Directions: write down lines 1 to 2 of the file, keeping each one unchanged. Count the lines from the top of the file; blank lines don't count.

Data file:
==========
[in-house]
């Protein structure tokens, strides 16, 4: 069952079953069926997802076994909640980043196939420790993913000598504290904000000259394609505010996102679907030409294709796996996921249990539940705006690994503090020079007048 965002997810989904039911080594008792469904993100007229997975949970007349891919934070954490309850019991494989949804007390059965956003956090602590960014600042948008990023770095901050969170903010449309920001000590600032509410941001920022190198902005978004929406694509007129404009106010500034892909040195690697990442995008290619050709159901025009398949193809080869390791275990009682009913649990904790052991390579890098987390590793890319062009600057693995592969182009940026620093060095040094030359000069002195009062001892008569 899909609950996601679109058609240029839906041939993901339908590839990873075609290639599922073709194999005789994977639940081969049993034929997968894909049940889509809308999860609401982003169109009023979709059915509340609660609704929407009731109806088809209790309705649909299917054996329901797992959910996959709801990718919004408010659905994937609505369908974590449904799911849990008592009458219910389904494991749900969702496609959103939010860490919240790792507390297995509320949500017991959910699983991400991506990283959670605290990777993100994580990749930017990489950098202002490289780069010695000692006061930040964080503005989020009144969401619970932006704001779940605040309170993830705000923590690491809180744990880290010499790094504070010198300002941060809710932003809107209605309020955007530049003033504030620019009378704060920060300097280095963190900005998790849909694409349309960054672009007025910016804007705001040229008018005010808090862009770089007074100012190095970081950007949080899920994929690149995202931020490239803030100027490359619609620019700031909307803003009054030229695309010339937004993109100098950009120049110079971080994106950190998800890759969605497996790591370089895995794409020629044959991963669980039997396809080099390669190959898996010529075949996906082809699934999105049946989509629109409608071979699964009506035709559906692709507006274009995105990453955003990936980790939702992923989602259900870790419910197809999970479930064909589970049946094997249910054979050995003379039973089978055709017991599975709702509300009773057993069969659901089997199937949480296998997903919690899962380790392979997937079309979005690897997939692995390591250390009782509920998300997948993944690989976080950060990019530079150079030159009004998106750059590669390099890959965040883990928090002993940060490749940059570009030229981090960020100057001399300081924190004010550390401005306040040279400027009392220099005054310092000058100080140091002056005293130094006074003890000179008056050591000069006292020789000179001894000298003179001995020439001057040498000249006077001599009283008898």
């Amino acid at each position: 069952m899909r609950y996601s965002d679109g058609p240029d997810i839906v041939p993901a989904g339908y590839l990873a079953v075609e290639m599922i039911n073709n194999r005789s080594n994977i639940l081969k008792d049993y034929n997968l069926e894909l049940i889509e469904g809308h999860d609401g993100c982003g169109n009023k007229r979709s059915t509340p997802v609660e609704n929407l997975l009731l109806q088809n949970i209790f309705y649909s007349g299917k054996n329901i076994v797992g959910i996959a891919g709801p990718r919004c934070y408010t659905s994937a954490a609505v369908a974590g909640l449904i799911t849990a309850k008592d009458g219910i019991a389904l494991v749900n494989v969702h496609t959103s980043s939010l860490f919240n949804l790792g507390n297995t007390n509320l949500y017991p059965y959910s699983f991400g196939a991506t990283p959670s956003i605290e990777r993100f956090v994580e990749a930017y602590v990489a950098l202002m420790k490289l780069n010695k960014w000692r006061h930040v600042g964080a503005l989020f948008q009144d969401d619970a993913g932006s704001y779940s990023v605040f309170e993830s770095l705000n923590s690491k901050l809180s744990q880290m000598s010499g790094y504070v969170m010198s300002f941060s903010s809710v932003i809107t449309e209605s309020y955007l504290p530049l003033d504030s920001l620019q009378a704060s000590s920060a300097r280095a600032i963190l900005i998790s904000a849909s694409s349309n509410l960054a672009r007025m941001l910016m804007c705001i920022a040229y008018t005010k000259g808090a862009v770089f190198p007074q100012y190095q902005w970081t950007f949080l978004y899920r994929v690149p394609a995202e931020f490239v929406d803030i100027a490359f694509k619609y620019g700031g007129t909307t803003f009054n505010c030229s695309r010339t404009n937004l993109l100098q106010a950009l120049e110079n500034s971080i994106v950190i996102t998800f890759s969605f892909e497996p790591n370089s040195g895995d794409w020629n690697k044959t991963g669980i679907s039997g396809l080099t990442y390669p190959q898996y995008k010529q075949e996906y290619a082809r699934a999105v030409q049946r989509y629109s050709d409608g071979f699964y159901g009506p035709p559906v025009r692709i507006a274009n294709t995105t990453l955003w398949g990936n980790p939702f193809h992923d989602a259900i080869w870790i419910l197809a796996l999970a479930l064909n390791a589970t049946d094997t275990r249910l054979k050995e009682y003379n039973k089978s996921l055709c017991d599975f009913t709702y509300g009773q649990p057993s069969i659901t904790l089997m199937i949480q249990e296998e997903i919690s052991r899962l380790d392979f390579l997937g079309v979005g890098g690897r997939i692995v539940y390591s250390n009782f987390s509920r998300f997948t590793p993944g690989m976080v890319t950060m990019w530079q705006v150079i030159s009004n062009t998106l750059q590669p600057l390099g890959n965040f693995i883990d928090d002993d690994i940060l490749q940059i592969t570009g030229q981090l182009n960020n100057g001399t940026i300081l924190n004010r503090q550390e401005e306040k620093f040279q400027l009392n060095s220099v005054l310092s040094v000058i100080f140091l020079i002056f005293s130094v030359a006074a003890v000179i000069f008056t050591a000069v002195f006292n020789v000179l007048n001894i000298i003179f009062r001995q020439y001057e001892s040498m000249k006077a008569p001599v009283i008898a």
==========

[in-house]
């Protein structure tokens, strides 16, 4: 069952079953069926997802076994909640980043196939420790993913000598504290904000000259394609505010996102679907030409294709796996996921249990539940705006690994503090020079007048 965002997810989904039911080594008792469904993100007229997975949970007349891919934070954490309850019991494989949804007390059965956003956090602590960014600042948008990023770095901050969170903010449309920001000590600032509410941001920022190198902005978004929406694509007129404009106010500034892909040195690697990442995008290619050709159901025009398949193809080869390791275990009682009913649990904790052991390579890098987390590793890319062009600057693995592969182009940026620093060095040094030359000069002195009062001892008569 899909609950996601679109058609240029839906041939993901339908590839990873075609290639599922073709194999005789994977639940081969049993034929997968894909049940889509809308999860609401982003169109009023979709059915509340609660609704929407009731109806088809209790309705649909299917054996329901797992959910996959709801990718919004408010659905994937609505369908974590449904799911849990008592009458219910389904494991749900969702496609959103939010860490919240790792507390297995509320949500017991959910699983991400991506990283959670605290990777993100994580990749930017990489950098202002490289780069010695000692006061930040964080503005989020009144969401619970932006704001779940605040309170993830705000923590690491809180744990880290010499790094504070010198300002941060809710932003809107209605309020955007530049003033504030620019009378704060920060300097280095963190900005998790849909694409349309960054672009007025910016804007705001040229008018005010808090862009770089007074100012190095970081950007949080899920994929690149995202931020490239803030100027490359619609620019700031909307803003009054030229695309010339937004993109100098950009120049110079971080994106950190998800890759969605497996790591370089895995794409020629044959991963669980039997396809080099390669190959898996010529075949996906082809699934999105049946989509629109409608071979699964009506035709559906692709507006274009995105990453955003990936980790939702992923989602259900870790419910197809999970479930064909589970049946094997249910054979050995003379039973089978055709017991599975709702509300009773057993069969659901089997199937949480296998997903919690899962380790392979997937079309979005690897997939692995390591250390009782509920998300997948993944690989976080950060990019530079150079030159009004998106750059590669390099890959965040883990928090002993940060490749940059570009030229981090960020100057001399300081924190004010550390401005306040040279400027009392220099005054310092000058100080140091002056005293130094006074003890000179008056050591000069006292020789000179001894000298003179001995020439001057040498000249006077001599009283008898």